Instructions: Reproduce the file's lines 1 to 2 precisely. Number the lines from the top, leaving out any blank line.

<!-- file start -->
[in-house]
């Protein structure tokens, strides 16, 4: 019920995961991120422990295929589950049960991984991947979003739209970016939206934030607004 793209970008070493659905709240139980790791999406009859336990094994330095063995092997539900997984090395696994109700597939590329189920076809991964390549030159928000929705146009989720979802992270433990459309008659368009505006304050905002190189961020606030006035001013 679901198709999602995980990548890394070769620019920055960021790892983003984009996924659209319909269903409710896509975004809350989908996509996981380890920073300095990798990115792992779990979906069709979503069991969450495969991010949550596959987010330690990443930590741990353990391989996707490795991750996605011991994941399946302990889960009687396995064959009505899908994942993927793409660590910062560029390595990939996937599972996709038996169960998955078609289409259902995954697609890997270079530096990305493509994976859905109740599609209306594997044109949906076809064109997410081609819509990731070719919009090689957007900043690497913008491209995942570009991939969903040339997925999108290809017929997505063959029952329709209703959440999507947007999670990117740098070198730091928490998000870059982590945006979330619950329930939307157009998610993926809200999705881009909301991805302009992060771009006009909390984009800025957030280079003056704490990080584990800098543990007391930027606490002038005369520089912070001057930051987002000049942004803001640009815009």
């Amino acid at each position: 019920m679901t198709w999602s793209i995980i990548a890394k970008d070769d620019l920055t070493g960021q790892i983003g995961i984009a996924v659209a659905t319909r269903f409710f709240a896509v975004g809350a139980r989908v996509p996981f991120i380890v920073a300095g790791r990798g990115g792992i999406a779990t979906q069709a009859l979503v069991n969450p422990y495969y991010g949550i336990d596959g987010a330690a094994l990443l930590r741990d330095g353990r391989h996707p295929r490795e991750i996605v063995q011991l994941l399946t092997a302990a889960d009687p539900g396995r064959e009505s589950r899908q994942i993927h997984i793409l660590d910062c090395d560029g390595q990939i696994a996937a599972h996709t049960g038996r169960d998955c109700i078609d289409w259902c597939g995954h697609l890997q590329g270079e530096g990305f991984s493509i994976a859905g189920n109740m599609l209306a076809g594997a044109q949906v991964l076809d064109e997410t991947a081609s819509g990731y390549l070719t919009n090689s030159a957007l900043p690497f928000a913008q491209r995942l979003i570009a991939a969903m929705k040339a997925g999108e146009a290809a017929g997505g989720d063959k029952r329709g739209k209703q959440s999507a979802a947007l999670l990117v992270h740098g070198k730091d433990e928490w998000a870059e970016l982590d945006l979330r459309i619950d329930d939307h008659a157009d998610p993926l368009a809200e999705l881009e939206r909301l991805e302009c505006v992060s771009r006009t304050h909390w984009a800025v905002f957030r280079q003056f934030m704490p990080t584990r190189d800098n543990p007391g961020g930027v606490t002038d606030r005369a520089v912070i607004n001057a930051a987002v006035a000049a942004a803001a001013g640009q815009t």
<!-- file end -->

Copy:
[in-house]
């Protein structure tokens, strides 16, 4: 019920995961991120422990295929589950049960991984991947979003739209970016939206934030607004 793209970008070493659905709240139980790791999406009859336990094994330095063995092997539900997984090395696994109700597939590329189920076809991964390549030159928000929705146009989720979802992270433990459309008659368009505006304050905002190189961020606030006035001013 679901198709999602995980990548890394070769620019920055960021790892983003984009996924659209319909269903409710896509975004809350989908996509996981380890920073300095990798990115792992779990979906069709979503069991969450495969991010949550596959987010330690990443930590741990353990391989996707490795991750996605011991994941399946302990889960009687396995064959009505899908994942993927793409660590910062560029390595990939996937599972996709038996169960998955078609289409259902995954697609890997270079530096990305493509994976859905109740599609209306594997044109949906076809064109997410081609819509990731070719919009090689957007900043690497913008491209995942570009991939969903040339997925999108290809017929997505063959029952329709209703959440999507947007999670990117740098070198730091928490998000870059982590945006979330619950329930939307157009998610993926809200999705881009909301991805302009992060771009006009909390984009800025957030280079003056704490990080584990800098543990007391930027606490002038005369520089912070001057930051987002000049942004803001640009815009």